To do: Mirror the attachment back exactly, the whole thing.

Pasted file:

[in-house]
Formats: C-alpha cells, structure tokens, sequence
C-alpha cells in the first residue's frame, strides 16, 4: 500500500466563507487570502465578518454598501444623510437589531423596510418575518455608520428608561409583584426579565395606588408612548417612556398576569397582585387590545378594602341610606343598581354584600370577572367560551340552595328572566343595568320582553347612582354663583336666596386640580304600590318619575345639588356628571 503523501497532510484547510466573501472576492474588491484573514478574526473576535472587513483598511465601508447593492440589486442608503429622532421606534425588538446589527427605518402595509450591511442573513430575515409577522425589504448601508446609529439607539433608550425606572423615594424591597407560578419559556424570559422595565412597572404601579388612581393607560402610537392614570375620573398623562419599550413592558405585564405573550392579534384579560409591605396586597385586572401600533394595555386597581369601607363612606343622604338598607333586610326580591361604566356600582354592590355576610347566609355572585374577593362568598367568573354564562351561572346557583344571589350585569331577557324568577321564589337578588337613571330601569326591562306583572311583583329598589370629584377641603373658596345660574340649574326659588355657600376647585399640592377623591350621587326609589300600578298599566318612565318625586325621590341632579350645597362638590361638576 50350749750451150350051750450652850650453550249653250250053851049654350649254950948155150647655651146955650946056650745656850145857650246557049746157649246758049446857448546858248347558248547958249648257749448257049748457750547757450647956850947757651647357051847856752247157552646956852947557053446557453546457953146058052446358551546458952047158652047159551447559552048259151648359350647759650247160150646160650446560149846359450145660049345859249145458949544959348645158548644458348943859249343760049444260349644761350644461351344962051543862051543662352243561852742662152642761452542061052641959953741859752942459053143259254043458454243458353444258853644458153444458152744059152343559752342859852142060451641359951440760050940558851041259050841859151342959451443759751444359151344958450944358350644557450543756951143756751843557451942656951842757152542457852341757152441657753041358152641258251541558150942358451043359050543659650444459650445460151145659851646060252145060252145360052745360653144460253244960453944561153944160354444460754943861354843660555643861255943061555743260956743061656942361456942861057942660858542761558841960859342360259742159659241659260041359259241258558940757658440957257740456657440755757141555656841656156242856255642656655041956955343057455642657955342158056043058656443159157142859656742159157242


[in-house]
Formats: C-alpha cells, structure tokens, sequence
C-alpha cells in the first residue's frame, strides 16, 4: 500500500466563507487570502465578518454598501444623510437589531423596510418575518455608520428608561409583584426579565395606588408612548417612556398576569397582585387590545378594602341610606343598581354584600370577572367560551340552595328572566343595568320582553347612582354663583336666596386640580304600590318619575345639588356628571 503523501497532510484547510466573501472576492474588491484573514478574526473576535472587513483598511465601508447593492440589486442608503429622532421606534425588538446589527427605518402595509450591511442573513430575515409577522425589504448601508446609529439607539433608550425606572423615594424591597407560578419559556424570559422595565412597572404601579388612581393607560402610537392614570375620573398623562419599550413592558405585564405573550392579534384579560409591605396586597385586572401600533394595555386597581369601607363612606343622604338598607333586610326580591361604566356600582354592590355576610347566609355572585374577593362568598367568573354564562351561572346557583344571589350585569331577557324568577321564589337578588337613571330601569326591562306583572311583583329598589370629584377641603373658596345660574340649574326659588355657600376647585399640592377623591350621587326609589300600578298599566318612565318625586325621590341632579350645597362638590361638576 50350749750451150350051750450652850650453550249653250250053851049654350649254950948155150647655651146955650946056650745656850145857650246557049746157649246758049446857448546858248347558248547958249648257749448257049748457750547757450647956850947757651647357051847856752247157552646956852947557053446557453546457953146058052446358551546458952047158652047159551447559552048259151648359350647759650247160150646160650446560149846359450145660049345859249145458949544959348645158548644458348943859249343760049444260349644761350644461351344962051543862051543662352243561852742662152642761452542061052641959953741859752942459053143259254043458454243458353444258853644458153444458152744059152343559752342859852142060451641359951440760050940558851041259050841859151342959451443759751444359151344958450944358350644557450543756951143756751843557451942656951842757152542457852341757152441657753041358152641258251541558150942358451043359050543659650444459650445460151145659851646060252145060252145360052745360653144460253244960453944561153944160354444460754943861354843660555643861255943061555743260956743061656942361456942861057942660858542761558841960859342360259742159659241659260041359259241258558940757658440957257740456657440755757141555656841656156242856255642656655041956955343057455642657955342158056043058656443159157142859656742159157242